Tuesday, April 24, 2007
Recently on the morning of Palm Sunday a group of Christian men went into a prison to play a game of cricket with the inmates. I had the privilege of being part of the group.
We got through all the formalities and the security checks and at last arrived at the oval for the game.
The prisoners were happy in anticipation, looking forward to a time of sport and good competition. We got the game planned out, organised the umpires, scorers etc, tossed the coin and the game got underway. It was 25 overs each and if a batter got to 30 runs he would retire.
It was a really good day, played in a good spirit of sportsmanship and everyone seemed to enjoy it.
When it came time for the prisoners to bat, several of the prisoners were dismissed without scoring many runs. One of the leaders among the prisoners said something that struck me as being very significant, he said, “You can tell who the sinners are”
What was he saying? You are different to us. We don’t measure up to you.
We are the failures, the “losers” the outcasts the rejects.
There was a perceived gap between those two groups of men on the cricket oval that Sunday morning.
I kept thinking about that mans comment and wondered how we as Christians can reach across that gap so that we as PF visitors can be friends and not different to those who we visit (and play sport with).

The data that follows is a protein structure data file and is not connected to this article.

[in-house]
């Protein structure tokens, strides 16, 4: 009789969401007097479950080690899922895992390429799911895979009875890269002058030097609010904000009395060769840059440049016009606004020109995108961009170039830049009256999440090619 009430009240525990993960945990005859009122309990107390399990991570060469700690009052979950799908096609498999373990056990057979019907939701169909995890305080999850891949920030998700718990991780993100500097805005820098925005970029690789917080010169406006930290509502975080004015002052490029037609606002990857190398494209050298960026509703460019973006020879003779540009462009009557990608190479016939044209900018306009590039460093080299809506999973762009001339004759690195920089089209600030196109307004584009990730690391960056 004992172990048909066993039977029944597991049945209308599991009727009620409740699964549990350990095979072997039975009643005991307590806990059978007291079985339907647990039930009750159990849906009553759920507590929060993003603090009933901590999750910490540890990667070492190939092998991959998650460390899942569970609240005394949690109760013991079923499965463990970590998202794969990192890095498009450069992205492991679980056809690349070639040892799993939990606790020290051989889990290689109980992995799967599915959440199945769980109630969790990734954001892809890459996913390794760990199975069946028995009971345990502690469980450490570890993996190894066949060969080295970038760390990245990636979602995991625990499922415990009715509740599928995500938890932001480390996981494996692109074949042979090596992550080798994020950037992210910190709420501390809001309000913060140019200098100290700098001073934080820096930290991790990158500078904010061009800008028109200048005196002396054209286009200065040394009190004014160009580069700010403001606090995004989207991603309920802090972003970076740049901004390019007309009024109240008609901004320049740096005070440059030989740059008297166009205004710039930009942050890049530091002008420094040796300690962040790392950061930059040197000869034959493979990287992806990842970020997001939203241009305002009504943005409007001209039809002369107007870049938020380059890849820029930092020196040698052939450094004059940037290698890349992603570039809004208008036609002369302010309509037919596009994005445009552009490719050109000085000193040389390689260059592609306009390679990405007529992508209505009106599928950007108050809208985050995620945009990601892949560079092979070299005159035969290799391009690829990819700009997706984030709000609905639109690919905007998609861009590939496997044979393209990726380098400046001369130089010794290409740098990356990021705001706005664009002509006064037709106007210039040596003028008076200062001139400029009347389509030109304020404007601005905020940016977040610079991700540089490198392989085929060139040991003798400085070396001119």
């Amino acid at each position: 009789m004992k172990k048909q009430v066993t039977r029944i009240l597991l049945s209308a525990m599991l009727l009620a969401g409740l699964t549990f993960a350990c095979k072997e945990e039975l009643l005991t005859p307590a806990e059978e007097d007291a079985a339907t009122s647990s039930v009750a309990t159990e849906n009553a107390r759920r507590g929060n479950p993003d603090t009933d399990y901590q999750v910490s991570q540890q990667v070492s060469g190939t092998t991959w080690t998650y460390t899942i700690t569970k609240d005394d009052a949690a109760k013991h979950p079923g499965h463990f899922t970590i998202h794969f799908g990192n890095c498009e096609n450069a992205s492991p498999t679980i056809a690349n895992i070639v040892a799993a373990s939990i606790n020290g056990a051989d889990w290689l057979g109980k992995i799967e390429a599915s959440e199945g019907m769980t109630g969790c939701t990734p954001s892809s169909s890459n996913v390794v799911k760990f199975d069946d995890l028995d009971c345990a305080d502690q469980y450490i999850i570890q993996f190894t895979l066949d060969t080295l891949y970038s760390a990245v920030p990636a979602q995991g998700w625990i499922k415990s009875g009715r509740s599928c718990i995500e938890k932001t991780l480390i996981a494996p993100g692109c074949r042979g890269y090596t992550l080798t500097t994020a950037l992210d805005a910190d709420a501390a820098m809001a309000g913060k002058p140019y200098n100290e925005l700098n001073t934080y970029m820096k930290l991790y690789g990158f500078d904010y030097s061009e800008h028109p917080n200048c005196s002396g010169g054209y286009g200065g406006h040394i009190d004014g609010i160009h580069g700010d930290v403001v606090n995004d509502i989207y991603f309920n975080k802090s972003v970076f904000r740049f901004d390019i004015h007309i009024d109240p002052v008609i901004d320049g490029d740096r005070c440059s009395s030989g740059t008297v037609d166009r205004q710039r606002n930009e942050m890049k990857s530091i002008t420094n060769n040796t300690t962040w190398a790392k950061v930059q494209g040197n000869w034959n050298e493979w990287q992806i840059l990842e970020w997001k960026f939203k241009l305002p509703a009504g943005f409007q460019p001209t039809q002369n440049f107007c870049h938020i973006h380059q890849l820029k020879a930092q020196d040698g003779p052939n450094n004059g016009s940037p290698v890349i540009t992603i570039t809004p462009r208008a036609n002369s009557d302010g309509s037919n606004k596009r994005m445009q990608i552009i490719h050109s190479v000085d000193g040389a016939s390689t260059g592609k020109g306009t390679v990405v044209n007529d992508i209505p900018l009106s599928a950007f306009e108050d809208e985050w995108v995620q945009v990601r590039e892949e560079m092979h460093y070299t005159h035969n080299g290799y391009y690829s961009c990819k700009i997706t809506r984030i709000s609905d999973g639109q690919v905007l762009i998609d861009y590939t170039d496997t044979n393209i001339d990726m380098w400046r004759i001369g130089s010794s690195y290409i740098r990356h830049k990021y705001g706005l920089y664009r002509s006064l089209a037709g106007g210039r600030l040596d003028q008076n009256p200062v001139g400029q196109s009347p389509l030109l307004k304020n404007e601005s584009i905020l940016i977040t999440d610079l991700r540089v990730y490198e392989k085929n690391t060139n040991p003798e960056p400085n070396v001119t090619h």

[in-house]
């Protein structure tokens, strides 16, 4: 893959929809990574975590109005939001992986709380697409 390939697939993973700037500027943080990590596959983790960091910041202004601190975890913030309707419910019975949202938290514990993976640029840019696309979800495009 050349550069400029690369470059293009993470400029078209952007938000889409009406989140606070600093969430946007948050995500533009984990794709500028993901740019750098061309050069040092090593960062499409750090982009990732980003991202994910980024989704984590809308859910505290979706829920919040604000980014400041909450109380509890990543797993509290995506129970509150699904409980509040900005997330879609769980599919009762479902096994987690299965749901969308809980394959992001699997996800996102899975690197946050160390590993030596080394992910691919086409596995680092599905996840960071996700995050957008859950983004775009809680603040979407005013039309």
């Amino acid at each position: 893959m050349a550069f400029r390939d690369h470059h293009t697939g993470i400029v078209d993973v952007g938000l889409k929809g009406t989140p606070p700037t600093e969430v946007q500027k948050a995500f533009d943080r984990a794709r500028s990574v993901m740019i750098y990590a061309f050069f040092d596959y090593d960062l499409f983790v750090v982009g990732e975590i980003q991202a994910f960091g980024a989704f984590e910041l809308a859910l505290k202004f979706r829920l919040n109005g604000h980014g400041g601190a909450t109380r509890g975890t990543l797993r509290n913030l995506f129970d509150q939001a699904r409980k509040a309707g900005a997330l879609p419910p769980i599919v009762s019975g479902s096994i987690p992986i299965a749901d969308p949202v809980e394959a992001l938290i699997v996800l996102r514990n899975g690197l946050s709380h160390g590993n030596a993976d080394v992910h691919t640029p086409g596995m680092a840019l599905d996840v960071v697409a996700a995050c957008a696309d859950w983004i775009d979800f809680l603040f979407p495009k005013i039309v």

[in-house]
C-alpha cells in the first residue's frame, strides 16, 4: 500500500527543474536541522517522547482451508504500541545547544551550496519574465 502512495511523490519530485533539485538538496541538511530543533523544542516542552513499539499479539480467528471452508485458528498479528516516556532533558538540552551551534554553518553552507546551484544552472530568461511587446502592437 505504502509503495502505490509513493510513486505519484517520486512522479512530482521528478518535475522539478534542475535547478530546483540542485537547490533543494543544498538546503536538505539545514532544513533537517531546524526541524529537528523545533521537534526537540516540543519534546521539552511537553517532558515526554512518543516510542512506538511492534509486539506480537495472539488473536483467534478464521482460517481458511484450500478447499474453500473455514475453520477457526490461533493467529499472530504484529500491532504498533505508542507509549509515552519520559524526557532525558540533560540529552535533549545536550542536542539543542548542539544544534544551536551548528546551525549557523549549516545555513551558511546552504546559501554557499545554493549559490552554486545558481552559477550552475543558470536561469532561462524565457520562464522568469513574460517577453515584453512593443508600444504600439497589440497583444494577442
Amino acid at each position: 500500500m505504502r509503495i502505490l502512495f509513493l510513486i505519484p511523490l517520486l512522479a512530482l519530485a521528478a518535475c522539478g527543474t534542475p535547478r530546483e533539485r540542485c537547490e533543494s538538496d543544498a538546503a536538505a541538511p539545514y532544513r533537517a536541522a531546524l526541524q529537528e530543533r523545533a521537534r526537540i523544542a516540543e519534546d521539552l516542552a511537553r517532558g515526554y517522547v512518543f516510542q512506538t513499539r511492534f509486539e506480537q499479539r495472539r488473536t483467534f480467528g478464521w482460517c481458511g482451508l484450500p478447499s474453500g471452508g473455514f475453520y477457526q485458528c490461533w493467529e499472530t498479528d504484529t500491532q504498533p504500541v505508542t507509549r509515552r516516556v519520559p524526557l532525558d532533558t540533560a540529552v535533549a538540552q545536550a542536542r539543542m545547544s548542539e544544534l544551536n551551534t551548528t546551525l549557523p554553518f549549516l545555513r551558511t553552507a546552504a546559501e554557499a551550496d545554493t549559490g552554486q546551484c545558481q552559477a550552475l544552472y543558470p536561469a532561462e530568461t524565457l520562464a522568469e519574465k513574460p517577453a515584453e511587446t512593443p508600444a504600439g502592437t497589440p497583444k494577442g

I was reminded of a story I read a long time ago where Saint Vincent De Paul was caring for the poor, he is recorded as saying to one of the sisters who worked with him, “We must love these people very much, so they will forgive us for having helped them”.
You see, if you reach down and help me, you are strong and I am weak, there is a gap between us, I am obligated to you.
It is only when I understand that you love me, that your help doesn’t cause me to loose some dignity, some of my identity as a human being.
May we love the prisoners we visit, may our friendship be a blessing to them as we show them grace, and maybe one day they will be brave enough to ask us about God’s grace.
The prisoners won the cricket match, but I think they fiddled the score.
Tuesday, April 17, 2007
we are finding ourselves undoing an image of beauty,
but the image became familiar
and with familiarity a false sense of normality,
and we failed to see the lines that separate the pieces.